February 27, 2011
End Forced Unionism
Where would we be without labor unions? We would be much better off.
Americans do not understand what "labor unions" mean. Nothing prevents a group of workers at a plant or office from getting together, signing an agreement which delegates power to negotiate contracts to certain representatives, and then proceeding with collective bargaining by those workers who chose to sign the agreement. That is not unionism; it is simply a business arrangement, much like when an athlete has an agent or a client has a lawyer.
The problem with unionism is that those who do not feel such an agreement is needed are compelled to surrender their right to bargain for their working conditions and compelled, as well, to support a vast, expensive bureaucracy of labor satraps. It is coercion of workers masked as industrial democracy. If 49% of the "represented" workers want a wage freeze but more vacation time, and that is not the official union position, then the union bosses are working against the interest of these workers. If many workers feel union rules reduce efficiency, and so the prospects of more jobs, those workers have to pay for the privilege of their representatives doing exactly the opposite of what these wish.
Coerced unions were always unnecessary, wasteful, and immoral -- and all unions today are coerced unions. Depending upon whether a state has a "closed shop" (only members of a union can be hired, and these must comply with union rules) or "union shop" (new employees must join the union after being hired), if a state has no right to work law, employers must negotiate with the union instead of the individual worker. Only 22 states now have right to work laws, although robust Republican state governments could add six more states to that column, five in the Great Lakes region alone.
Our Great Lakes Region was once the industrial dynamo of the world. Unions murdered its prosperity. Towns and cities in the Great Lakes that ought to be humming with activity are now dwindling into ghost towns.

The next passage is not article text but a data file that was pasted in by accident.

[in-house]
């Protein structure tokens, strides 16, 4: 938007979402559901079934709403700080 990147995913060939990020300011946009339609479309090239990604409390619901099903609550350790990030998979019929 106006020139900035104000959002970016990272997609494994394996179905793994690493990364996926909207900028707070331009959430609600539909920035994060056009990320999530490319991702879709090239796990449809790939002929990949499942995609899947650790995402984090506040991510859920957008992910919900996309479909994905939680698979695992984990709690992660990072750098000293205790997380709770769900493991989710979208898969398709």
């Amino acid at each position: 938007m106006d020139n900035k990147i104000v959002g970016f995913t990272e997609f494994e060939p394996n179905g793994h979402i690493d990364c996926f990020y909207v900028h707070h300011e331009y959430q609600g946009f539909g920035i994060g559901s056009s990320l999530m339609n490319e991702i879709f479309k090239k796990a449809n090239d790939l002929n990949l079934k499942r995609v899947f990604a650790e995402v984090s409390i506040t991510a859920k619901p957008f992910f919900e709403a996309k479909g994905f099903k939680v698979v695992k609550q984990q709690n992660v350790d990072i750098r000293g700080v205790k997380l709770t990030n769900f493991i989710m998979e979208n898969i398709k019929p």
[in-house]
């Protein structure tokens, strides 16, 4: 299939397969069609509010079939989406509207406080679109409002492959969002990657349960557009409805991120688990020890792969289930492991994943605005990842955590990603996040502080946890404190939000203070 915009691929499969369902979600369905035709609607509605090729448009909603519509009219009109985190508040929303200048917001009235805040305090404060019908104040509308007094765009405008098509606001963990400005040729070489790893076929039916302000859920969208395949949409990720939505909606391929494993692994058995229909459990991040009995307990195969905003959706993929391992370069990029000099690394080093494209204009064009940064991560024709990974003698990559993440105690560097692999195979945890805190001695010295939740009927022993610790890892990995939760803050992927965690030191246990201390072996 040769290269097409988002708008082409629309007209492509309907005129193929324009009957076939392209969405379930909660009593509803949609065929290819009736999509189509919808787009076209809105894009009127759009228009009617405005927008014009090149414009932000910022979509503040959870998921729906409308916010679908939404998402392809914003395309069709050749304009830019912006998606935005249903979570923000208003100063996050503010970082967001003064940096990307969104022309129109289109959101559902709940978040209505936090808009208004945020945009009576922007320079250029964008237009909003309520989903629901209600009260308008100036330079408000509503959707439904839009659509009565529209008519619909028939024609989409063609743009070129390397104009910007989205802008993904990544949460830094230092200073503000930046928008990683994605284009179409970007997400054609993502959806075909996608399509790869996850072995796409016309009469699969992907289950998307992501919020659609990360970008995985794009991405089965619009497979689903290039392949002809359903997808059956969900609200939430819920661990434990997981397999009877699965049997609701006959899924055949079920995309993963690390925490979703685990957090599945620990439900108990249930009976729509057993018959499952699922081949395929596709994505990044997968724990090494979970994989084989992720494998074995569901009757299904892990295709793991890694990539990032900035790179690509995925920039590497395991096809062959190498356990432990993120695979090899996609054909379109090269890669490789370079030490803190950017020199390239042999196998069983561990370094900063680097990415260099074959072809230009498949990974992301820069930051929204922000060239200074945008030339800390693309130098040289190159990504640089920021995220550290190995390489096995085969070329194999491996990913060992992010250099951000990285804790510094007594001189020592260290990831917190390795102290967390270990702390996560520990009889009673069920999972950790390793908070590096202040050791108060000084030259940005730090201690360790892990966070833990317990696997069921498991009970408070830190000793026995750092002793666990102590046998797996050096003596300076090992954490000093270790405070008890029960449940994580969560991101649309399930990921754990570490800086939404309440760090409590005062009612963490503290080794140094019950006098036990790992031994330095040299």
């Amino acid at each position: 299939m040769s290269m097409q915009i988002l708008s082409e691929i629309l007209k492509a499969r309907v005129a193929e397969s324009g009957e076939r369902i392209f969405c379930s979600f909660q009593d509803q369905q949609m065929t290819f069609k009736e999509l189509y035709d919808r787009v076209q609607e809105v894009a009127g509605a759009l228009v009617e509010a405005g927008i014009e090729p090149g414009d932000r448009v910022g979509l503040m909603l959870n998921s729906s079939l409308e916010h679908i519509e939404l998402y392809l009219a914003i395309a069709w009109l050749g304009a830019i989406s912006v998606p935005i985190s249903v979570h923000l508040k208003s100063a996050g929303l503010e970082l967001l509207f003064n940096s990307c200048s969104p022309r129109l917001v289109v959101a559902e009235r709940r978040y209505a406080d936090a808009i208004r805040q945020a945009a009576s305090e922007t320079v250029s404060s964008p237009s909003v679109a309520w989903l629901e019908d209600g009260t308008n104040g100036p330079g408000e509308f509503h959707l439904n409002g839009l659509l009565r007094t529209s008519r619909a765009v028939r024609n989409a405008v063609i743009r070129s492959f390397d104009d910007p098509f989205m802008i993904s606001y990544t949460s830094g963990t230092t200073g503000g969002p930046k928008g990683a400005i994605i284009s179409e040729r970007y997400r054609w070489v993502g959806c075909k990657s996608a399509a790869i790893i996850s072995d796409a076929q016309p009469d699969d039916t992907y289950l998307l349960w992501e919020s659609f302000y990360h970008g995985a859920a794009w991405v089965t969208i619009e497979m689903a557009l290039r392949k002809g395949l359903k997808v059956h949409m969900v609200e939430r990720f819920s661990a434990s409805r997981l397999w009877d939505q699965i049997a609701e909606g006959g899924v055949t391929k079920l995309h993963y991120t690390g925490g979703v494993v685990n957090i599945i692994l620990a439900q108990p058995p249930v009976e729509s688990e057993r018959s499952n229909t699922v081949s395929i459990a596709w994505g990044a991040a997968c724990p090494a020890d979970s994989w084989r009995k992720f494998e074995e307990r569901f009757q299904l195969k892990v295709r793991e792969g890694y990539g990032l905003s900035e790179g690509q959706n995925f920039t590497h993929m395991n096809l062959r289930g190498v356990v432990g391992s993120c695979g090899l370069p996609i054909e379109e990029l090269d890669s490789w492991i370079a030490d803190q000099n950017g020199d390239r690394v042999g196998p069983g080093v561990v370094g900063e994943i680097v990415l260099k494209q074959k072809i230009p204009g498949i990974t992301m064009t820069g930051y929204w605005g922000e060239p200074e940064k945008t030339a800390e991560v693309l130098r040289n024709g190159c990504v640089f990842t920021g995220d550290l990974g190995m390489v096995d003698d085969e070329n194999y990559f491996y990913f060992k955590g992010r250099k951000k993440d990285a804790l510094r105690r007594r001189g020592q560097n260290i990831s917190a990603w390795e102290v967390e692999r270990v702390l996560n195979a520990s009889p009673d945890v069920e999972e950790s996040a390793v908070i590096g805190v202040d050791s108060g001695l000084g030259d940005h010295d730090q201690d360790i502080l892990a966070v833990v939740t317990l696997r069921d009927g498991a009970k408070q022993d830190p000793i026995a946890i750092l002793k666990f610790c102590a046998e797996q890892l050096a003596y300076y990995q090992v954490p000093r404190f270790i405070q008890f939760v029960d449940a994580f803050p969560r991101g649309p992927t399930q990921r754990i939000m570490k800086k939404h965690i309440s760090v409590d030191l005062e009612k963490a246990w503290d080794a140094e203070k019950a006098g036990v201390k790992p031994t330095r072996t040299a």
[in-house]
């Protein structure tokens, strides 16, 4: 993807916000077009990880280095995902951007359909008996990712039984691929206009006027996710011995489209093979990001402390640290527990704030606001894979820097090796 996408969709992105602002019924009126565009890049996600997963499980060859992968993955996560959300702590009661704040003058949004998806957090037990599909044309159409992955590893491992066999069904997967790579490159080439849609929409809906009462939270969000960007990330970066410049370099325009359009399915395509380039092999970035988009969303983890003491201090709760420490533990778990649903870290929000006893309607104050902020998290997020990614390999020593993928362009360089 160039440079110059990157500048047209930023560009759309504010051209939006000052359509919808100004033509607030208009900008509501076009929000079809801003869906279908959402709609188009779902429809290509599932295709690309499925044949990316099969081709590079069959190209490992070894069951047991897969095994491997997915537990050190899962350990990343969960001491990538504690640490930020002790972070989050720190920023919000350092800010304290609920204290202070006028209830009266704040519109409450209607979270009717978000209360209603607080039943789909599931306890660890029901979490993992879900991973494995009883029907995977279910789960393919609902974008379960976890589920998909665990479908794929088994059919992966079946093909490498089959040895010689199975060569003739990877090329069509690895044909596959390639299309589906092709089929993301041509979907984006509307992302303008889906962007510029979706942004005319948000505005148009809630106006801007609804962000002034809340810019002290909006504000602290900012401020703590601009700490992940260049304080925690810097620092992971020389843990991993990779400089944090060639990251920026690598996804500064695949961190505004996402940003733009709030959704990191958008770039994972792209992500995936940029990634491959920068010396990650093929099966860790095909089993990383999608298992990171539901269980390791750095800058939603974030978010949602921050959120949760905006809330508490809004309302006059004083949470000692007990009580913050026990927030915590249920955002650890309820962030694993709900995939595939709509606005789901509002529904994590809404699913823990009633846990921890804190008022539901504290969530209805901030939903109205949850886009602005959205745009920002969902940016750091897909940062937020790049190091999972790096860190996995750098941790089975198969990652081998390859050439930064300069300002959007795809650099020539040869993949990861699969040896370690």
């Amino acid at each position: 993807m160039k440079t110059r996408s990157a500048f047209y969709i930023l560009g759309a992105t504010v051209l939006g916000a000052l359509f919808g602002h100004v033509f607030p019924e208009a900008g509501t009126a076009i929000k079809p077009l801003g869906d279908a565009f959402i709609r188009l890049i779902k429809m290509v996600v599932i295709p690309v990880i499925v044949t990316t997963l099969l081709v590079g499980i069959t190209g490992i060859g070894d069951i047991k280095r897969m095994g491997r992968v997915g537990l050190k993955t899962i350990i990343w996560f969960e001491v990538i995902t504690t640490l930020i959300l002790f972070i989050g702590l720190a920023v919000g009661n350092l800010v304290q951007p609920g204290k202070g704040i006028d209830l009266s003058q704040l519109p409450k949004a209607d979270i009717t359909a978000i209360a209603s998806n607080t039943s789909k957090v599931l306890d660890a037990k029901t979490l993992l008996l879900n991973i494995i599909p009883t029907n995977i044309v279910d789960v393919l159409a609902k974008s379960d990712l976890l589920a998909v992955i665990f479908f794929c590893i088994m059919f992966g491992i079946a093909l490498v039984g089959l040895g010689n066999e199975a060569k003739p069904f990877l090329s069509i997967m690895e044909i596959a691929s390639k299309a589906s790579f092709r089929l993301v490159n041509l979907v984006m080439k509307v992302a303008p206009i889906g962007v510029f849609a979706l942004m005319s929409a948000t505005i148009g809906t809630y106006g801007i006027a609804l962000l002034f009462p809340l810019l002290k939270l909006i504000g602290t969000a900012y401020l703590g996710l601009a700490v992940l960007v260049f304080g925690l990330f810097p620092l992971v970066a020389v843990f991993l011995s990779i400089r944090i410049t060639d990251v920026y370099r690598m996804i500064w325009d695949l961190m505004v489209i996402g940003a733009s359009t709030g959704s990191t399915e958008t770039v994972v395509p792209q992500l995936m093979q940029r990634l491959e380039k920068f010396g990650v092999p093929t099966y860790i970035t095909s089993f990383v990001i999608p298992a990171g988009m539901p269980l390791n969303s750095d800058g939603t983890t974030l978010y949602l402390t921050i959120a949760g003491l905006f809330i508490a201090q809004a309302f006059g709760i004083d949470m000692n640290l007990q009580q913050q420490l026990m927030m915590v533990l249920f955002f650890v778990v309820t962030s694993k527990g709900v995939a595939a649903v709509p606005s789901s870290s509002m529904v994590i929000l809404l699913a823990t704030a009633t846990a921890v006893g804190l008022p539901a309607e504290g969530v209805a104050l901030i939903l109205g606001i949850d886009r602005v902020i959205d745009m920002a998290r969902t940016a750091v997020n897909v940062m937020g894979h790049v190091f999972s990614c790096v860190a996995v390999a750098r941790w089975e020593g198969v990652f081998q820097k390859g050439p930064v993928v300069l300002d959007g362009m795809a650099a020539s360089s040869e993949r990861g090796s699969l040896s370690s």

People invariably can be persuaded that in free economic transactions, like the decision of people to work in a coalmine or tractor factory, the workers are getting the short end of the stick. Market economics, however, prevents "exploitation" from being more than a brief aberration and these fluctuations are as likely to unjustly enrich workers (for a short time) as to enrich employers. Only a mind focused on envy and anger can pretend that laws denying the liberty of employment somehow make life better.
It is blindingly clear to any open mind that unions, especially public employee unions, do not even pretend to make an economic argument for their position. Labor negotiations, more and more, are simply exercises in naked political power. The dues snatched involuntarily from workers who oppose being drafted into supporting collectivist Democrats are used to buy politicians. Aside from the crushing "tax" upon our nation's economy which union dues and union restrictions on liberty cost our nation, the social effect of a work environment smothered beneath big labor, big business, and big government squeezes most Americans into lonely atoms in the business of America.
These leviathans are the antithesis of what our country needs to survive and to thrive in a world of instant communication, evolving technology, and global market price systems. Few, if any, people in history have been such rugged individualists as Americans. Our ability to innovate, to adapt quickly, to push unconventional approaches to their limits -- all these have made us great, and in more than just wealth and power. Unions are the antipode of this supreme American virtue. Unions are the incarnation of the putrid body of Marx and all his bitter disciples.
Unions, including especially public employee unions, have function only in a grim universe of constant conflict and suspicion. They are close siblings of feminists who find transcendent grievance in the fact of gender. Unions find family with "civil rights" activists, whose wealth and power are dependent upon the hopelessness of black people. Unions are natural cousins of personal injury lawyers whose only commandment is "Do anything to win" or leftist politicians whose guiding principle is "Promise anything."
The America of 2011 is shackled with crippling chains -- tax rates, particularly on capital gains; environmental regulations calculated to impoverish us into "green" living; goose-stepping media who sappily salute any sin of leftism; militant atheism masking as some sort of faux-Americanism; vast and awful pyramids of public debt and fathomless seas of future entitlements -- and so much more. Do we want a bright future? Do we want our country back? Abolish forced unionism, beginning with government workers. Republicans are weak, far too weak, on this particular issue. Unions are not just the political enemy of Republicans; they are the ideological enemies of liberty. Republicans should heed the quip of President Reagan when his assistants warned that some of his policies were too extreme: "What are they going to do to me? Hang me from a higher tree?"
Governor Walker in Wisconsin is experiencing now what every Republican governor who tries any real reform of the workplace will encounter: fanatical, take-no-prisoners, hatred. Why not push for total victory and a free, productive workplace throughout the land?
Bruce Walker is the author of a new book: Poor Lenin's Almanac: Perverse Leftists Proverbs for Modern Life